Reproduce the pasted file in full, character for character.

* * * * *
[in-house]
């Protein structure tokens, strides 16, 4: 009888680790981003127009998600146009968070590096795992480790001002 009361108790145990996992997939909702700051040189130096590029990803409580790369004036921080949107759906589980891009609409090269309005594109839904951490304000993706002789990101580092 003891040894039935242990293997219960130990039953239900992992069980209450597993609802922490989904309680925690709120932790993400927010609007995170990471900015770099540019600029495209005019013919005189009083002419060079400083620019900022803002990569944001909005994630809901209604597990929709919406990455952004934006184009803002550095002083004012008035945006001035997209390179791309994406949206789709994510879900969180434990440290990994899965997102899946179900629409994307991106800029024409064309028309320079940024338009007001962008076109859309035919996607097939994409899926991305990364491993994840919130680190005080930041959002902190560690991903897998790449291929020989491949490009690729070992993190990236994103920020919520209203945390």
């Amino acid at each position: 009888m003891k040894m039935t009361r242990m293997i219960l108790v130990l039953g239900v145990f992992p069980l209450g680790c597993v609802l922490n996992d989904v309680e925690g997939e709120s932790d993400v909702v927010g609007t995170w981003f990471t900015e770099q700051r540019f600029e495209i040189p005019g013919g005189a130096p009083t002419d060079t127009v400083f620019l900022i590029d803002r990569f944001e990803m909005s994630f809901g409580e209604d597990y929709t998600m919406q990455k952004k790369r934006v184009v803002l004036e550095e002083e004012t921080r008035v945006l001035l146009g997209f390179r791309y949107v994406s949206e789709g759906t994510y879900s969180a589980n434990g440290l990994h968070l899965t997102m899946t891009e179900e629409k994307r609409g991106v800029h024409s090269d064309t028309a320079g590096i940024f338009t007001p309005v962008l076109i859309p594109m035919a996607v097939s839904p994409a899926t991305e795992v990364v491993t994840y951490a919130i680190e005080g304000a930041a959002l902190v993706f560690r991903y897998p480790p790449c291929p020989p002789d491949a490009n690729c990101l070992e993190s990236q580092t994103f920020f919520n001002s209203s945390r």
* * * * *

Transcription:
[in-house]
């Protein structure tokens, strides 16, 4: 009888680790981003127009998600146009968070590096795992480790001002 009361108790145990996992997939909702700051040189130096590029990803409580790369004036921080949107759906589980891009609409090269309005594109839904951490304000993706002789990101580092 003891040894039935242990293997219960130990039953239900992992069980209450597993609802922490989904309680925690709120932790993400927010609007995170990471900015770099540019600029495209005019013919005189009083002419060079400083620019900022803002990569944001909005994630809901209604597990929709919406990455952004934006184009803002550095002083004012008035945006001035997209390179791309994406949206789709994510879900969180434990440290990994899965997102899946179900629409994307991106800029024409064309028309320079940024338009007001962008076109859309035919996607097939994409899926991305990364491993994840919130680190005080930041959002902190560690991903897998790449291929020989491949490009690729070992993190990236994103920020919520209203945390």
């Amino acid at each position: 009888m003891k040894m039935t009361r242990m293997i219960l108790v130990l039953g239900v145990f992992p069980l209450g680790c597993v609802l922490n996992d989904v309680e925690g997939e709120s932790d993400v909702v927010g609007t995170w981003f990471t900015e770099q700051r540019f600029e495209i040189p005019g013919g005189a130096p009083t002419d060079t127009v400083f620019l900022i590029d803002r990569f944001e990803m909005s994630f809901g409580e209604d597990y929709t998600m919406q990455k952004k790369r934006v184009v803002l004036e550095e002083e004012t921080r008035v945006l001035l146009g997209f390179r791309y949107v994406s949206e789709g759906t994510y879900s969180a589980n434990g440290l990994h968070l899965t997102m899946t891009e179900e629409k994307r609409g991106v800029h024409s090269d064309t028309a320079g590096i940024f338009t007001p309005v962008l076109i859309p594109m035919a996607v097939s839904p994409a899926t991305e795992v990364v491993t994840y951490a919130i680190e005080g304000a930041a959002l902190v993706f560690r991903y897998p480790p790449c291929p020989p002789d491949a490009n690729c990101l070992e993190s990236q580092t994103f920020f919520n001002s209203s945390r």